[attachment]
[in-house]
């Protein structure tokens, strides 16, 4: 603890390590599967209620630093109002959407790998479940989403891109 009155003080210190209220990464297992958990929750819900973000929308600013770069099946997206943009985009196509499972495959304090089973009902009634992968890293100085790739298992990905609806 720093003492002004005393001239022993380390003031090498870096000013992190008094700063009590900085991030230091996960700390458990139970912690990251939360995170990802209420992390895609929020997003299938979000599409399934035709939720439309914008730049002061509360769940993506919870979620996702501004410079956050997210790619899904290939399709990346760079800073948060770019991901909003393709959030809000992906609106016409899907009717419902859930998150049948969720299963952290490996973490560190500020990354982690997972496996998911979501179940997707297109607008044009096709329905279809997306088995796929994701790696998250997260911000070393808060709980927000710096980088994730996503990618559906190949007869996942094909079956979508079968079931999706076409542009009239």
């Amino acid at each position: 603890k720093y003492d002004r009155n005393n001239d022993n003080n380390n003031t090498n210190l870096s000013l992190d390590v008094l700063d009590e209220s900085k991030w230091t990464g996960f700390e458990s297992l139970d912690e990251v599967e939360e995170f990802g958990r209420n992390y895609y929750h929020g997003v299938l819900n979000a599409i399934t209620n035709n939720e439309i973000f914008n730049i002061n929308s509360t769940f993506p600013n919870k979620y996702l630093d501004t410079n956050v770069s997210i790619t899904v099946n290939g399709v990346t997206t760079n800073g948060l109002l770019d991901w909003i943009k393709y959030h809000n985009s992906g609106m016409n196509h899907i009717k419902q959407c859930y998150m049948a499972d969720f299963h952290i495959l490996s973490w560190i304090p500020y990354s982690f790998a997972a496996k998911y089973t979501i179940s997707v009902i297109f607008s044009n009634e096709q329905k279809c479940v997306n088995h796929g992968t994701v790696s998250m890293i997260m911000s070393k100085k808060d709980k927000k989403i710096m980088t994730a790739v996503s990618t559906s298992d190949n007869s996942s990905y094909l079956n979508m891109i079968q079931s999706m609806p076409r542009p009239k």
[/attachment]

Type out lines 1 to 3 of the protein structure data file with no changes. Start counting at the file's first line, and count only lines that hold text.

[in-house]
């Protein structure tokens, strides 16, 4: 603890390590599967209620630093109002959407790998479940989403891109 009155003080210190209220990464297992958990929750819900973000929308600013770069099946997206943009985009196509499972495959304090089973009902009634992968890293100085790739298992990905609806 720093003492002004005393001239022993380390003031090498870096000013992190008094700063009590900085991030230091996960700390458990139970912690990251939360995170990802209420992390895609929020997003299938979000599409399934035709939720439309914008730049002061509360769940993506919870979620996702501004410079956050997210790619899904290939399709990346760079800073948060770019991901909003393709959030809000992906609106016409899907009717419902859930998150049948969720299963952290490996973490560190500020990354982690997972496996998911979501179940997707297109607008044009096709329905279809997306088995796929994701790696998250997260911000070393808060709980927000710096980088994730996503990618559906190949007869996942094909079956979508079968079931999706076409542009009239």
């Amino acid at each position: 603890k720093y003492d002004r009155n005393n001239d022993n003080n380390n003031t090498n210190l870096s000013l992190d390590v008094l700063d009590e209220s900085k991030w230091t990464g996960f700390e458990s297992l139970d912690e990251v599967e939360e995170f990802g958990r209420n992390y895609y929750h929020g997003v299938l819900n979000a599409i399934t209620n035709n939720e439309i973000f914008n730049i002061n929308s509360t769940f993506p600013n919870k979620y996702l630093d501004t410079n956050v770069s997210i790619t899904v099946n290939g399709v990346t997206t760079n800073g948060l109002l770019d991901w909003i943009k393709y959030h809000n985009s992906g609106m016409n196509h899907i009717k419902q959407c859930y998150m049948a499972d969720f299963h952290i495959l490996s973490w560190i304090p500020y990354s982690f790998a997972a496996k998911y089973t979501i179940s997707v009902i297109f607008s044009n009634e096709q329905k279809c479940v997306n088995h796929g992968t994701v790696s998250m890293i997260m911000s070393k100085k808060d709980k927000k989403i710096m980088t994730a790739v996503s990618t559906s298992d190949n007869s996942s990905y094909l079956n979508m891109i079968q079931s999706m609806p076409r542009p009239k």